Parents need to teach their children to consider the long-range consequences of current behaviors, chastening and disciplining them while there is hope.
Anyone, of any age, with the gift of God's Holy Spirit, through study, prayer, and meditation can gain wisdom, that skill in living that we all need and want.
Young people are responsible for the spiritual knowledge that they have learned from their parents, as well as the custodianship of spiritual blessings.
Richard Ritenbaugh observes that in the scattering of the church and the famine of the word, the young people have the roughest time coping- as in a literal famine. The prophecies reveal that if young people try to find answers in the world or other religi. . .
Richard Ritenbaugh, reflecting on an article in The Telegraph (UK), describes a cultural phenomenon known as "adolescent geriatrics"—when a senior citizen, ignoring the ravages of time, continues youthful styles, desires, and goals. Many 60. . .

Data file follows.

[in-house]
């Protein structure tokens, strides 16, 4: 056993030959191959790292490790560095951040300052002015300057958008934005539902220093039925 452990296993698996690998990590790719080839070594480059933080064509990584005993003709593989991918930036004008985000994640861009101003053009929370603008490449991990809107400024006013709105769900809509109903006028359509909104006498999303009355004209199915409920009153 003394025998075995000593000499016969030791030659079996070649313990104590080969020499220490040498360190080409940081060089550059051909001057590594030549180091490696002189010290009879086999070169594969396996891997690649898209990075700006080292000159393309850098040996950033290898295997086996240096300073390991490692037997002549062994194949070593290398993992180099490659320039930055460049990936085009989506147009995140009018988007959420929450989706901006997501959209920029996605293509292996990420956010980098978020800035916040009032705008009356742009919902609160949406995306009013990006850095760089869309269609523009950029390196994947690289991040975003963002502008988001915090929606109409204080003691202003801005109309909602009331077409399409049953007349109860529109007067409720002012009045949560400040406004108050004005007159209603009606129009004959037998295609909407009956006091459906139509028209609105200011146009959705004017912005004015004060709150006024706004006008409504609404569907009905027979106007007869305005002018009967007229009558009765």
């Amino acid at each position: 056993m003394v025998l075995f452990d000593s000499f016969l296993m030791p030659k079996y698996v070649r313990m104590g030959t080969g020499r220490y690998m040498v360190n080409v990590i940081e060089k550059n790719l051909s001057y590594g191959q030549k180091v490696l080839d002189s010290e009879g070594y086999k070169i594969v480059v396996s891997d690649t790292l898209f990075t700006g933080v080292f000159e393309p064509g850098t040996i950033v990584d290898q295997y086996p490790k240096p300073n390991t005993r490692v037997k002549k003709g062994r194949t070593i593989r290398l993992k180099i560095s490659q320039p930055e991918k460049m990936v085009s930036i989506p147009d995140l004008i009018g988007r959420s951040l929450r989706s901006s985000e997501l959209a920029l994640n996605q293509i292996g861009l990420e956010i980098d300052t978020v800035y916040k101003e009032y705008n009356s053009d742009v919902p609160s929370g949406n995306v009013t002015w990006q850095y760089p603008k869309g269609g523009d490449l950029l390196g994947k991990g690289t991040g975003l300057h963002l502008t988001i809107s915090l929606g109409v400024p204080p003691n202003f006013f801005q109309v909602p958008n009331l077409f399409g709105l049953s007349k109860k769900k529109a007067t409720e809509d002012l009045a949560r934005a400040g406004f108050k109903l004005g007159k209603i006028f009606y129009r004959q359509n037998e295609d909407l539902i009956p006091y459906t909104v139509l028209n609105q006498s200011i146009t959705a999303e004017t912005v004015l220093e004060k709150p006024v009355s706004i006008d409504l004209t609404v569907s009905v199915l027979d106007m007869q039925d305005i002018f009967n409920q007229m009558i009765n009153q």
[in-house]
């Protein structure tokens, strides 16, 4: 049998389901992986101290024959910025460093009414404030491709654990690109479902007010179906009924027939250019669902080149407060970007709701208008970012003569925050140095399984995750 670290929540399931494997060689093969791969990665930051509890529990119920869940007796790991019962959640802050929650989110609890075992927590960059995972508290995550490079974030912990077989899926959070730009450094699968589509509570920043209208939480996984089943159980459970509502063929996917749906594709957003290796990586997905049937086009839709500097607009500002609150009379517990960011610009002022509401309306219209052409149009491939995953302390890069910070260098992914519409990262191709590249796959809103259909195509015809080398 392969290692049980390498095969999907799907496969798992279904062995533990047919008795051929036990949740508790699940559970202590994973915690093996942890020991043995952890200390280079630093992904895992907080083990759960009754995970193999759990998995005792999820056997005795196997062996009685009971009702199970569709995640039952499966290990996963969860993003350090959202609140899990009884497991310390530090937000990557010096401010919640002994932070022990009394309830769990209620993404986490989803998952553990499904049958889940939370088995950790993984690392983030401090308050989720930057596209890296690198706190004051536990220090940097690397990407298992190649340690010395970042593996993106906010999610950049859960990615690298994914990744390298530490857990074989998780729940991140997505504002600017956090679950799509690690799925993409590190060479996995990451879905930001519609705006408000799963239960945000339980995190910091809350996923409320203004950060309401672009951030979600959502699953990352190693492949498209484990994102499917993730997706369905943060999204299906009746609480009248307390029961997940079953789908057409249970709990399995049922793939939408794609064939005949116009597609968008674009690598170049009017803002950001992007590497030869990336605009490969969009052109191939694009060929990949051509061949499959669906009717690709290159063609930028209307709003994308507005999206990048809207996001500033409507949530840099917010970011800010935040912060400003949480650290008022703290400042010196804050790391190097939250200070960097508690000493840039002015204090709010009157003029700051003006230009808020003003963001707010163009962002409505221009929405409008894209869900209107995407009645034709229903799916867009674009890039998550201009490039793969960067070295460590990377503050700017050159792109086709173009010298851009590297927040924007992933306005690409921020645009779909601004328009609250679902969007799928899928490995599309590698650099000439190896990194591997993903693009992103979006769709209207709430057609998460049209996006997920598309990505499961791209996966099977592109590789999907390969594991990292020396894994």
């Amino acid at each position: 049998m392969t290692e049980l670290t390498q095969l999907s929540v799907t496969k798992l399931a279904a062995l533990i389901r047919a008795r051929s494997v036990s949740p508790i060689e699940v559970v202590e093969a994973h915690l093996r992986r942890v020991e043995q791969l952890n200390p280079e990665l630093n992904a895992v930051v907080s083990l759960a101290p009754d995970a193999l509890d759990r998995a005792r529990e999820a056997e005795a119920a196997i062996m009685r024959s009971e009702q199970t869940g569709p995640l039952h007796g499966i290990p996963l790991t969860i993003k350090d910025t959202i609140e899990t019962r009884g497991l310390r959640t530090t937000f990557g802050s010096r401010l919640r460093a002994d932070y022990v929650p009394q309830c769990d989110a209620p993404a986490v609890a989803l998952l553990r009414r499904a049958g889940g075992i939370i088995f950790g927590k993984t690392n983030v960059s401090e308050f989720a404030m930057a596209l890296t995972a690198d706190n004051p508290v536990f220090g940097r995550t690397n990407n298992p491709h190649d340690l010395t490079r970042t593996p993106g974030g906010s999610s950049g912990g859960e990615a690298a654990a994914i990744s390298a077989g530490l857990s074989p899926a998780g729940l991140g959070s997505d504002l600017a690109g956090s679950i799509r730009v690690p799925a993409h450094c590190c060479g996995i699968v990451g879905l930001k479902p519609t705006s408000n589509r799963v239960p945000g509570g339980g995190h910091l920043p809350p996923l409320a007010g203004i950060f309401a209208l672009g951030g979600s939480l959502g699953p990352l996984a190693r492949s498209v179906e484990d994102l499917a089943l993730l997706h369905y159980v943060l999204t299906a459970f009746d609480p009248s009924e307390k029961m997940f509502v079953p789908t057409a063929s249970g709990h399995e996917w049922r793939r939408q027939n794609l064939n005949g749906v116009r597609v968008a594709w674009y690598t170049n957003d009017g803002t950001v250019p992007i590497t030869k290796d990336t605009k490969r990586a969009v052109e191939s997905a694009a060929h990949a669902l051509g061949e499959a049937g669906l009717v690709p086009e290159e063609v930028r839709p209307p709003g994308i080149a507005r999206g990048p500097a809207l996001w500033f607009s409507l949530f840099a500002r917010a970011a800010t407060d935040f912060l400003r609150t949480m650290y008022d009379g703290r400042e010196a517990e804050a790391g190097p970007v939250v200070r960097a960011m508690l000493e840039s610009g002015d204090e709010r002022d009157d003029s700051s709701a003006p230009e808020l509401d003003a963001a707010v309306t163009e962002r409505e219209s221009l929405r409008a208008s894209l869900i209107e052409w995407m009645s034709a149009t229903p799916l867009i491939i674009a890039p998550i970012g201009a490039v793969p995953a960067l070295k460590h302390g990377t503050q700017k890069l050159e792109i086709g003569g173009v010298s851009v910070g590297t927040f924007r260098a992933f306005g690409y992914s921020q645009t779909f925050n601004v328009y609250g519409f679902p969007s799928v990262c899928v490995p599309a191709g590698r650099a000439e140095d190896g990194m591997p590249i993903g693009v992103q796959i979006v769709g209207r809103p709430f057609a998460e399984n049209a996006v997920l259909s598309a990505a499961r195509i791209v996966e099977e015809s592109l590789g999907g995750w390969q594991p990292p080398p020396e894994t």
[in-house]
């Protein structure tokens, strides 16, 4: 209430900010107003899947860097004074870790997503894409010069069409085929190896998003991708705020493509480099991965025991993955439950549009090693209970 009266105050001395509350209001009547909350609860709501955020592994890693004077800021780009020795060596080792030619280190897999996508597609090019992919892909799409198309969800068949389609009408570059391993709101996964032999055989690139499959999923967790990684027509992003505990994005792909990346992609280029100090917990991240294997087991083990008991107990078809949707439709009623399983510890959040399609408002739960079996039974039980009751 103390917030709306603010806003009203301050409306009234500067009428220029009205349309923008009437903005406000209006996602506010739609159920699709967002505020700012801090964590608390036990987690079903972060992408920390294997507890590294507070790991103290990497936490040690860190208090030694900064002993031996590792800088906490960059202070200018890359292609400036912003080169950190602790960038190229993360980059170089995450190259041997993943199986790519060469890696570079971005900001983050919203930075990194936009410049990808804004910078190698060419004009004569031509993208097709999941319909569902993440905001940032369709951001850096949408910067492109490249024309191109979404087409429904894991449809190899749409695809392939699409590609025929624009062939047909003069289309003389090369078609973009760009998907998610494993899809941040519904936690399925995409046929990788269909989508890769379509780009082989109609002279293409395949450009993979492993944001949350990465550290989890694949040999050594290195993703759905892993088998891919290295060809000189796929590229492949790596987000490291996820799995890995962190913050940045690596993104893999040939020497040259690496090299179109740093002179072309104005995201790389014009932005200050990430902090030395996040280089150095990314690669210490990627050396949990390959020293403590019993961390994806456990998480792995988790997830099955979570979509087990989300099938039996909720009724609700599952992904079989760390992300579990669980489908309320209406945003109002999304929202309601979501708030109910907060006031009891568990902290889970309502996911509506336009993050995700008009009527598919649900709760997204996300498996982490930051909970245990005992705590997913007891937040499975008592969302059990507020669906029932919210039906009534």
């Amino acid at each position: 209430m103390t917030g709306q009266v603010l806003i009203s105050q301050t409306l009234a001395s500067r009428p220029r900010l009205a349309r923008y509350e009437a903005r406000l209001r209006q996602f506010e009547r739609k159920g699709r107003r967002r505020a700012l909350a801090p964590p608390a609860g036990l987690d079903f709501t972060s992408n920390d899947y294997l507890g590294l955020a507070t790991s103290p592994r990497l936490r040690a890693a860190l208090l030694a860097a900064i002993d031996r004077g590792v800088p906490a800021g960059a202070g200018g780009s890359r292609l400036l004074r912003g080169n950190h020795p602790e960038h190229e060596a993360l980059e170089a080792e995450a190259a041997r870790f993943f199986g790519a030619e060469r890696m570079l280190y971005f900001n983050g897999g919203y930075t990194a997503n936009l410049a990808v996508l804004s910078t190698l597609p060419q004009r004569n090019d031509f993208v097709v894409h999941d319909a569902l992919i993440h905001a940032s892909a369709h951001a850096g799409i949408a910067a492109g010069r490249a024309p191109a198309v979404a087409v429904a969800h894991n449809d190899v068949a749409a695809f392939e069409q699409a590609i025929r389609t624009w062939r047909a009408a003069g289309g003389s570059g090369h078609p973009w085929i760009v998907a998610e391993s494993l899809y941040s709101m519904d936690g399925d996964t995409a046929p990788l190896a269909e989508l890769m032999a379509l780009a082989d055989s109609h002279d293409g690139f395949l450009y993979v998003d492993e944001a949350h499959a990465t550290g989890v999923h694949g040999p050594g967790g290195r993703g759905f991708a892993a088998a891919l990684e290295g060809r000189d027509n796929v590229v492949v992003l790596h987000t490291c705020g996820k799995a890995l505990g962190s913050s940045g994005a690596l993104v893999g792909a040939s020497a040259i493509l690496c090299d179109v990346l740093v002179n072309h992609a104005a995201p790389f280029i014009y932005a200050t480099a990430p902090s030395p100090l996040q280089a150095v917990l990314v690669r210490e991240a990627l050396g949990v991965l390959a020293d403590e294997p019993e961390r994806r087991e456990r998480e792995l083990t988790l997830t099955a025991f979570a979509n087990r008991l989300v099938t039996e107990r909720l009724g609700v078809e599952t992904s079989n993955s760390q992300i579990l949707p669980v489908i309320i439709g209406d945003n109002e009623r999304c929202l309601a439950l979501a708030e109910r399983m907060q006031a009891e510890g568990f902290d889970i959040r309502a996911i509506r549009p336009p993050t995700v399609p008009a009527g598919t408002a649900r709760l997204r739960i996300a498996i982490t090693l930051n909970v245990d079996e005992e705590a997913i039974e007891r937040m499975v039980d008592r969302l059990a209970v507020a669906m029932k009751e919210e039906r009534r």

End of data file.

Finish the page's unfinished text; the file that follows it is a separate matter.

David Maas, focusing on Psalm 90:12, an admonition to number our days in order to get a heart of wisdom, reflects on the stark contrast between God's robust eternity and mankind's fragile mortality. Meditating on the perils of our transitory existence para. . .
Richard Ritenbaugh reiterates that during the 400-year period of the Judges, Israel experienced a perpetual rollercoaster ride in which the Israelites fared well only when a judge was in power, but tribulation and distress when there was no judge. As Judge. . .
We must avoid the world's extremes and sensual excesses in matters of dress and fashion, adopting instead humility, chastity, decency, morality, and self control.
Human nature has a perverse drive to take risks, pushing the envelope, taking unwise chances, foolishly gambling away the future. Foolishness is sin.
Martin Collins, reviewing the significance of Christ's final post-Resurrection sayings, "Feed My sheep" (appearing thrice) and "Follow me" (appearing twice), emphasizes that these words apply to all of God's called-out ones). We have a . . .
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